The establishment of Christlike behaviour within the school is achieved by developing and maintaining the threefold relationship between God, the adults involved in the life of the school and the children. The parents are part of that relationship group and involving them is a crucial aspect of developing pupils.
As staff are open to and dependent upon God they will find His love working within them both in their relationships other staff and the children. Without good relationships between staff good relationships between pupils can not be expected.
When pupils know that they are loved and valued by God and the teachers they will be freer to learn Godly ways of relating to one another.
Relationships with other pupils are also very important in a child’s experience of school. When a genuinely kind and accepting ethos is generated in a school children will be free to grow socially and develop in their learning. In Mannafields we seek to go beyond the enforcing of a code of behaviour towards encouraging children into spontaneous acts of loving concern for one-another.

A positive ethos is developed as we:

  • pray for pupils
  • explain the challenge of the character of God curriculum
  • set an example as the teachers and adults involved in the school

The Character of God Curriculum continually brings the example of God’s perfect character before children. The assemblies are a focal point for bringing out the implications of these project themes.

Making Disciples

By discipling we mean not so much the process of teaching facts or rules but of imparting personal values and perspectives based on God’s word. Education, and discipline as a part of that, is largely about discipling children.

In discipling one can only impart what is in oneself. The teacher can only share the diligent approach to work and caring reactions to others that they have. For this reason it is important for the teacher to have God’s love for the children. This God will give as teachers pray for the children. Teachers should demonstrate the sort of manners that they expect from the children.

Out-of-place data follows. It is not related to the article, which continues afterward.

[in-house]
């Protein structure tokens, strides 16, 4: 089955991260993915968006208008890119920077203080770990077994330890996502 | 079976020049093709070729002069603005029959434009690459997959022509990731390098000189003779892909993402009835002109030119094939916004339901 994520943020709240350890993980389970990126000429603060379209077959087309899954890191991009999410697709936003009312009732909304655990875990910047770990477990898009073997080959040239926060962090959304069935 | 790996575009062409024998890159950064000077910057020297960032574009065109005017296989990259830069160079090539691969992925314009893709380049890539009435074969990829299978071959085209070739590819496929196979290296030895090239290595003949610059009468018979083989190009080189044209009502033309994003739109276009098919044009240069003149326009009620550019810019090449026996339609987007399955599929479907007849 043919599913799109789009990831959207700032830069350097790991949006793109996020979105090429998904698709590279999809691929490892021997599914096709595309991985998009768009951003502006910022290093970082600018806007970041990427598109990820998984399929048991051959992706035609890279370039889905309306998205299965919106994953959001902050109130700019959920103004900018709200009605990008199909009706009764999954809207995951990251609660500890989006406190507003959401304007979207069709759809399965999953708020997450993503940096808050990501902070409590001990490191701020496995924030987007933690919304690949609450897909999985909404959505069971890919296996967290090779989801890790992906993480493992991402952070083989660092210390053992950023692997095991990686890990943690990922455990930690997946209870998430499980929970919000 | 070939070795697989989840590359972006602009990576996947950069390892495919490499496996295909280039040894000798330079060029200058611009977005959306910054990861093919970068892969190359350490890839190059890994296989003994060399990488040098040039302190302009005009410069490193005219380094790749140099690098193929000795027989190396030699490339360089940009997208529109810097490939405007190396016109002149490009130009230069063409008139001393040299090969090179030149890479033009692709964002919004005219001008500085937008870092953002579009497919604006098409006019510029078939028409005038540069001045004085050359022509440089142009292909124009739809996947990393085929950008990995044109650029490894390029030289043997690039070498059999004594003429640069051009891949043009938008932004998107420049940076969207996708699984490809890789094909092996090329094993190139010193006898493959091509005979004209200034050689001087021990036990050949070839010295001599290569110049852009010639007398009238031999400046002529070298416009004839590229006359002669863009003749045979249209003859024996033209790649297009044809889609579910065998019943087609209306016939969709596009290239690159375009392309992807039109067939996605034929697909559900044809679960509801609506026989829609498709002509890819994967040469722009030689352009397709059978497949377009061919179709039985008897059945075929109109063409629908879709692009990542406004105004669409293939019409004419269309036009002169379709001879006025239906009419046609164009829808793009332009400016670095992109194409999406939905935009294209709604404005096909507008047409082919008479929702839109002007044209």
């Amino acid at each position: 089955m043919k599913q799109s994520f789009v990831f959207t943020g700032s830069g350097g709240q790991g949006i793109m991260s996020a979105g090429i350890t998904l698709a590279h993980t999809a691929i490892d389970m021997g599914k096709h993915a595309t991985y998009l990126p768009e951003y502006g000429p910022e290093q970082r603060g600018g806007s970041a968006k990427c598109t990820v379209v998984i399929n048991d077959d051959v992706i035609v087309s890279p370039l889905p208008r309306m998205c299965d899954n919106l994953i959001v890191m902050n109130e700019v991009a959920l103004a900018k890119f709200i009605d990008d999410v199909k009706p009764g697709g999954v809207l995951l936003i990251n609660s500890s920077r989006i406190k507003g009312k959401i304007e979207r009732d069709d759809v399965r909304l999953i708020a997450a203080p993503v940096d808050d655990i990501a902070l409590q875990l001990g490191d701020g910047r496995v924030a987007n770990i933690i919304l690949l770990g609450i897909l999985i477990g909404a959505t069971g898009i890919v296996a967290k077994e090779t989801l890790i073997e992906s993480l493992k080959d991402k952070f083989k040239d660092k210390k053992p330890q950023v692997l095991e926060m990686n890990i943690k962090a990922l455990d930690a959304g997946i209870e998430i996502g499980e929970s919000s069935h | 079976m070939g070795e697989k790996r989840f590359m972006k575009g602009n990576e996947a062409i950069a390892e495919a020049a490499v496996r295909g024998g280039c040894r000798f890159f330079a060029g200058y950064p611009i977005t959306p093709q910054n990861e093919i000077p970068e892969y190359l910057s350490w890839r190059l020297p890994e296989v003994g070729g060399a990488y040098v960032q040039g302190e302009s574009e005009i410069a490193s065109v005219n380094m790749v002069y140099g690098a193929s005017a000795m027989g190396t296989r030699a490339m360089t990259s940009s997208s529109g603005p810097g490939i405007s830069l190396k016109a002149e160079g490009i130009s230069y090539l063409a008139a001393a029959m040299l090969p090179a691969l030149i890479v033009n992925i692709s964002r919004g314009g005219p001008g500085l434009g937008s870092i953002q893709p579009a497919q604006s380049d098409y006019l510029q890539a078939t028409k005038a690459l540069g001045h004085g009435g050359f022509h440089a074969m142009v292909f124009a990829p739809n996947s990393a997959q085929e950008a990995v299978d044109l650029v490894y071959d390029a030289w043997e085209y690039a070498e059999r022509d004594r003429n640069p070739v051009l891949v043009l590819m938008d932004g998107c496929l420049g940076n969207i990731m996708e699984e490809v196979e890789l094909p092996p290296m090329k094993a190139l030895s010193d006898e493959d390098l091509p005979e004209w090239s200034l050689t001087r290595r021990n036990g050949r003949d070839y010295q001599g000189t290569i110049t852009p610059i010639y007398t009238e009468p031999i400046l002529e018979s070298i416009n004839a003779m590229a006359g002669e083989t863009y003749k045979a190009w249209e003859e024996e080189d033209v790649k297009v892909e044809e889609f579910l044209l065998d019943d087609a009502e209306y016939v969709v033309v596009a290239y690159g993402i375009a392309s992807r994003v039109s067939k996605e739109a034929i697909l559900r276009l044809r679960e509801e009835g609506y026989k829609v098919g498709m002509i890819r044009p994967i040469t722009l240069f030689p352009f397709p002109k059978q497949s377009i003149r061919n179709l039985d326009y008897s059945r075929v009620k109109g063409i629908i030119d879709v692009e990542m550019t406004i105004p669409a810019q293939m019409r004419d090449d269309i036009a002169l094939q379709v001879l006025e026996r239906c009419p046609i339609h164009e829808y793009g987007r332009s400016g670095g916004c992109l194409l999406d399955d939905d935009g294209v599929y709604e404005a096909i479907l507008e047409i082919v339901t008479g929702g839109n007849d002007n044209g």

The developing of a strong relationship with the children is vital. Some ways teachers can show God’s love and build strong relationships are:

  • giving the pupils focused attention
  • making eye contact with pupils when conversing with them
  • making appropriate physical contacts, such as a touch on the shoulder to let the pupil know that they now have your attention and it is their turn to speak
  • letting children see that their news and contributions are valued
  • letting the children see that their teacher is working for them and is taking pleasure in their enjoyment of the work, and in their success
  • listening patiently to their difficulties and problems and working to solve them
  • taking care to be just in decisions but also merciful and forgiving
  • spending time with children during outings, school social events and school expeditions

When a good relationship is established with the class the class will work with the teacher to produce good order in the classroom.


The one word that is most frequently used in connection with Jesus’ teaching is authority (Mt. 7:29, 21:23, Mk. 1:22, Lk. 4:36). There are lessons for us in the meaning of the word, which we must take to heart. Authority includes these elements.

Lawful power

The person possessing authority has been given within a clearly defined area. The exercise of authority in the school is a responsibility vested by the parents in the teachers as those called and appointed by the Lord. That power must be accepted and used (see Luke 19:17).


To have authority is a privilege. We should not be reluctant to take on the task, but should be glad of the privilege of exercising rightful authority.


Authority carries an awesome responsibility both to God and towards the people over whom we have authority.

Delegated power

The authority we have must be real. Some people “throw their own weight around and cower people into submission” but this has nothing to do with the authority we are talking about. It is derived from God. This was surely the outstanding element of Jesus’ authority and is especially emphasised in John’s gospel (John 5:19-27).